Rough-legged hawk in flight against cloudless blue sky.
Rough-legged hawk identification The rough-legged hawk will hold its long broad wings mostly horizontal in a light upward v-shape. © Shari McCollough

Rough-legged hawks can be confused with the other large bird of prey that spend winters at Kankakee Sands, so focus your attention on the tail. Like the rough-legged hawk, the red-tailed hawk also has a broad fan-shaped tail, but its tail will also have red feathers, most easily seen when in flight, which rough-leggeds don’t have. Northern harriers will have a white rump band at the base of their long, narrow tail.

The call of the rough-legged hawk won’t offer much help when it comes to identification unfortunately. Though its two-second, cat-like meow call is very unique, it is rarely heard. Like most hawks, rough-legged hawks seldom vocalize outside of breeding and nesting season. The exceptions are the hungry young nestlings and juveniles which call loudly and often to their parents for more and more food. The squeaky birds get the voles!

Sometimes bird behaviors, like those listed above, can be much better clues to the identity of a bird than the actual feather markings and coloration. This is especially true for birds like the rough-legged hawk who exhibit polymorphism, in which different birds of the same species exhibit variations in their feathers or plumage. In the case of the rough-legged hawk, there is a light form (or morph) and a dark morph. If a rough-legged hawk is patterned in the light morph form, it will be mottled brown all over, have a pale brown head, a dark belly patch, and the undersides of the wings will be white with small dark spots at the bend or elbow of the wing. In the dark morph form, the rough-legged hawk will be covered from head to toe, in dark brown feathers, the only exception being a band of white feathers along the outer edge of the underside of the wings and tail. At Kankakee Sands we typically see the light morph form, but the dark morph form also is present, so stay sharp!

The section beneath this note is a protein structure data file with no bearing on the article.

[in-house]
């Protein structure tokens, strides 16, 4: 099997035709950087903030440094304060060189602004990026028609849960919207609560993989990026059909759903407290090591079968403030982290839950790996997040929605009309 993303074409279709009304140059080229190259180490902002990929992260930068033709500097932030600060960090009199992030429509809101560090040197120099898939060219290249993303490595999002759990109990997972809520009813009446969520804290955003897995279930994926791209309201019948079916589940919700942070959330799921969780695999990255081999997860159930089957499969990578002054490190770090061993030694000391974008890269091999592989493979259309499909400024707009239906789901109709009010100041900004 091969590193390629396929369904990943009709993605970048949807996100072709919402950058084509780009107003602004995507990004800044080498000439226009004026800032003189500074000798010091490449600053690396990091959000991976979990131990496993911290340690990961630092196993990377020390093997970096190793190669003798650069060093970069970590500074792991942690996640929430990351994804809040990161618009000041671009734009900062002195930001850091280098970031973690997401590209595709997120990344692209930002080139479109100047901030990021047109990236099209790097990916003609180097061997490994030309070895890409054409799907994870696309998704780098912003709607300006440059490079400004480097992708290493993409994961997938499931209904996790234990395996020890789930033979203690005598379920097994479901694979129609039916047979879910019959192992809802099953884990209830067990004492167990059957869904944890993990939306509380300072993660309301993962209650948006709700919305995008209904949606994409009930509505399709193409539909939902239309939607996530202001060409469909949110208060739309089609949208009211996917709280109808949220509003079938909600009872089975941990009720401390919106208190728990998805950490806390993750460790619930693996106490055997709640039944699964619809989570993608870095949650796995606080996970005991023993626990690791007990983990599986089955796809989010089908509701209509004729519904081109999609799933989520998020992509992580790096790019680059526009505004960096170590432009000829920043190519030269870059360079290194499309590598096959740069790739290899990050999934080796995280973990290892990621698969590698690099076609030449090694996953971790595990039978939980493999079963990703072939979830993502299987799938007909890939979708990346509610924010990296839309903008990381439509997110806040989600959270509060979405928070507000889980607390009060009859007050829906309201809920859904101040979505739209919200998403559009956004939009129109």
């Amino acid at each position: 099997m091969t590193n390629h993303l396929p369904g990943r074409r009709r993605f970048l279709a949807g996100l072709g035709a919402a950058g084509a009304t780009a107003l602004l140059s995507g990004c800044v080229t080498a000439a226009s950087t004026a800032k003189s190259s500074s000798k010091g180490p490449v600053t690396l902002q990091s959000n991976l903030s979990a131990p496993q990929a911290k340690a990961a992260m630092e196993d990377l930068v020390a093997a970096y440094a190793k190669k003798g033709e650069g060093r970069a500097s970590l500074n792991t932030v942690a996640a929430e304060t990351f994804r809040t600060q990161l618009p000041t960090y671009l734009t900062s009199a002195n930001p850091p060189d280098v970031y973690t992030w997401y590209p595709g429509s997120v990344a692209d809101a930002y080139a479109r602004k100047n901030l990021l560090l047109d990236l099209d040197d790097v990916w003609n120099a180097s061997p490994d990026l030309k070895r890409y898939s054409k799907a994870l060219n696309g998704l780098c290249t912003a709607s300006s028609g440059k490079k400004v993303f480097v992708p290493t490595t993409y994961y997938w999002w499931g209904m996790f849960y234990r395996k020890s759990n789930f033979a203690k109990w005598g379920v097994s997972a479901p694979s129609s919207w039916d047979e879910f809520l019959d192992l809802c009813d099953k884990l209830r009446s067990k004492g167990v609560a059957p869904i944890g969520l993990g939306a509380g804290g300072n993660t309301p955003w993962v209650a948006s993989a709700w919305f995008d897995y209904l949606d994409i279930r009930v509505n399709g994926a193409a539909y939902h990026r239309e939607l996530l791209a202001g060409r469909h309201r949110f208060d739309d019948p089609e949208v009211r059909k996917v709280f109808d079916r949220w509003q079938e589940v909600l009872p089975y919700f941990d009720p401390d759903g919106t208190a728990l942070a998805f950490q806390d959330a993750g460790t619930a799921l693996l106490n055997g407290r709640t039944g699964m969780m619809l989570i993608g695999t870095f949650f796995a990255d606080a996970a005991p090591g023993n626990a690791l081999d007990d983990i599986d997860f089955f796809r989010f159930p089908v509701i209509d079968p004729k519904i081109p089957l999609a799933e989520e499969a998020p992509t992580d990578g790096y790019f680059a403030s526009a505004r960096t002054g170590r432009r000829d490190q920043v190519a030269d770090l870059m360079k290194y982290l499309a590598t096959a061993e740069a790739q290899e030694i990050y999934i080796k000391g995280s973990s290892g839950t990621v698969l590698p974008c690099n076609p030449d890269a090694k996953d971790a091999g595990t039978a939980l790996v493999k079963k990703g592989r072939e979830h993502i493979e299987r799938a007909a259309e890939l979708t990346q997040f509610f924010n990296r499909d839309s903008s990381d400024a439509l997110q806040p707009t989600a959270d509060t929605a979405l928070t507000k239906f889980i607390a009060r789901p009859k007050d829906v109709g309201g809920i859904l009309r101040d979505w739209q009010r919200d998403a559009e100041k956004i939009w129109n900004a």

Rough-legged hawks spend summer months in the Arctic tundra of Alaska and Canada, where they nest on cliff edges, raise their young and feed on voles, lemmings, ground squirrels, hares and small birds. They winter all across southern Canada and the northern US in open areas such as prairies, marshes, fields, bogs and dunes looking for mice, voles and shrews.

Group of birders with binoculars to their faces look at the camera.
Birding at Kankakee Sands Thanks to the 8,000 acres of planted prairie and wetland acres here in Newton County, there are almost always birds to be seen! © Alyssa Nyberg/TNC

Kankakee Sands is open for birding any time of the year, and thanks to the 8,000 acres of planted prairie and wetland acres here, there are almost always birds to be seen!  In the winter, it’s highly likely that you’ll see rough-legged hawks, red-tailed hawks and northern harriers during the day, and short-eared owls at dawn and dusk. In the spring, you can delight in many migrating birds in bright breeding plumage singing for a mate. Summer is the time for nesting and feeding, and then fall, the birds again migrate.

You can bird from your car, from a parking area, or from one of the trails we have at Kankakee Sands. If you are new to birding and would feel more at ease with a birding buddy, reach out! We have staff and volunteers who are able to take small group of visitors for birding. At our Kankakee Sands office, we have bird identification books and binoculars that can be borrowed, too.